- Blaming failures on a “bad” “lazy”, “dumb” or “untrainable” dog – we’ll help you overcome challenges quickly, so training is fun, and your scent dog is a pleasure to work with. Almost every dog can learn scent detection.
Scent dogs and handlers who use our proven scent training techniques don’t need to eliminate common mistakes, but instead, they succeed early and often, forming automatic muscle memory. We start right to finish right. It becomes easy. We’ll guide you through the process of building a rock solid foundation for your partnership, from inception.
We love to show scent training teams what they can achieve and help them become the best they can be. Considering all that our dogs do for us on a daily basis, the least we can do is to offer them our very best in return.
Learn to train your sniffer dog with our online Foundation Course. Register at: https://store.huntersheart.com/Scent_Detection_Foundation_Online_Dog_Training_C_p/sdf.htm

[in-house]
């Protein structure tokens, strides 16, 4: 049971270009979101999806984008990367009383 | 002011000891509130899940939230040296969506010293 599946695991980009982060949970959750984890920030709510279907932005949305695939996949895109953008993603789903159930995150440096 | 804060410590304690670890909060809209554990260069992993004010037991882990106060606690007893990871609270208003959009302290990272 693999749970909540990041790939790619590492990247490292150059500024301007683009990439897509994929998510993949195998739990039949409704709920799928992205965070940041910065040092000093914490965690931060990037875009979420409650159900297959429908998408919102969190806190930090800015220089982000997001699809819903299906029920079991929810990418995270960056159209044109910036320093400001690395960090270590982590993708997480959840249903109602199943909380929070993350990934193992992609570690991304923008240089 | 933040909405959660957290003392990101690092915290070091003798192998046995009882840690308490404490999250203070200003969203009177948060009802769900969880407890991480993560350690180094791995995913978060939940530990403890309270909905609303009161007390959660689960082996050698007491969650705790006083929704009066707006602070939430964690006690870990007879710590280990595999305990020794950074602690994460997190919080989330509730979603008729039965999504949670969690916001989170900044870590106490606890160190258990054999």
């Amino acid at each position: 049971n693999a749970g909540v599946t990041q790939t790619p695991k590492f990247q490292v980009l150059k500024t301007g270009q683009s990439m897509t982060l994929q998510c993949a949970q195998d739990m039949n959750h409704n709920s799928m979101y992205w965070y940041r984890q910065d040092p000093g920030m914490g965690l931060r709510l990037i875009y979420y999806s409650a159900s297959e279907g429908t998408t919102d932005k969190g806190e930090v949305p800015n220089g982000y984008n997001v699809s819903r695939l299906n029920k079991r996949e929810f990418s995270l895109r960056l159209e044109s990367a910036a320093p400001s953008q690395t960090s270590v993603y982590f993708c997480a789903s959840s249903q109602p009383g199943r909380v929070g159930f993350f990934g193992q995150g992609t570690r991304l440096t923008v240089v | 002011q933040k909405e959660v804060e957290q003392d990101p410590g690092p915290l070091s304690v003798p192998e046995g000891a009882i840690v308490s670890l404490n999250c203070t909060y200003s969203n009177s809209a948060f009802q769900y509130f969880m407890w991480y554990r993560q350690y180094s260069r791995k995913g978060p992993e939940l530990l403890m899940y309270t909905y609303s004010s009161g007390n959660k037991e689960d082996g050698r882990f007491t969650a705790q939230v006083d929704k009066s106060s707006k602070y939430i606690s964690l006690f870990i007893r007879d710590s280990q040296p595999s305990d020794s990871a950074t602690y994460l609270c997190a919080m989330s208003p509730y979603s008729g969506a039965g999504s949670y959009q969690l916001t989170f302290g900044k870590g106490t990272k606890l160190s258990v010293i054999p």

K9 Scent Detection Training Resources
- From Fire Hydrants to Rescue Work, Dogs Perceive the World Through Smell, Fresh air website, downloaded Oct. 6, 2016 from http://www.npr.org/2016/10/04/496417068/from-fire-hydrants-to-rescue-work-dogs-perceive-the-world-through-smell
- Feller, DA, 2005. Heir of the Dog: Canine Influences on Charles Darwin’s Theories of Natural Selection. Thesis: University of Hawaii.
- Jesus Rosales-Ruiz, Teaching Dogs the Clicker Way, Jun-July 2007, http://stalecheerios.com/blog/wp-content/uploads/2011/07/Teaching-Dogs-the-Clicker-Way-JRR.pdf
- Terrace, HS, Discrimination Learning with and Without Errors. Journal of the Experimental Analysis of Behavior, Vol. 6, No. 1, 1963.
- Reid, Pamela. Excel-erated Learning, Explaining in plain English how dogs learn and how best to teach them, pages 90-96, James & Kenneth, Oakville, 1996.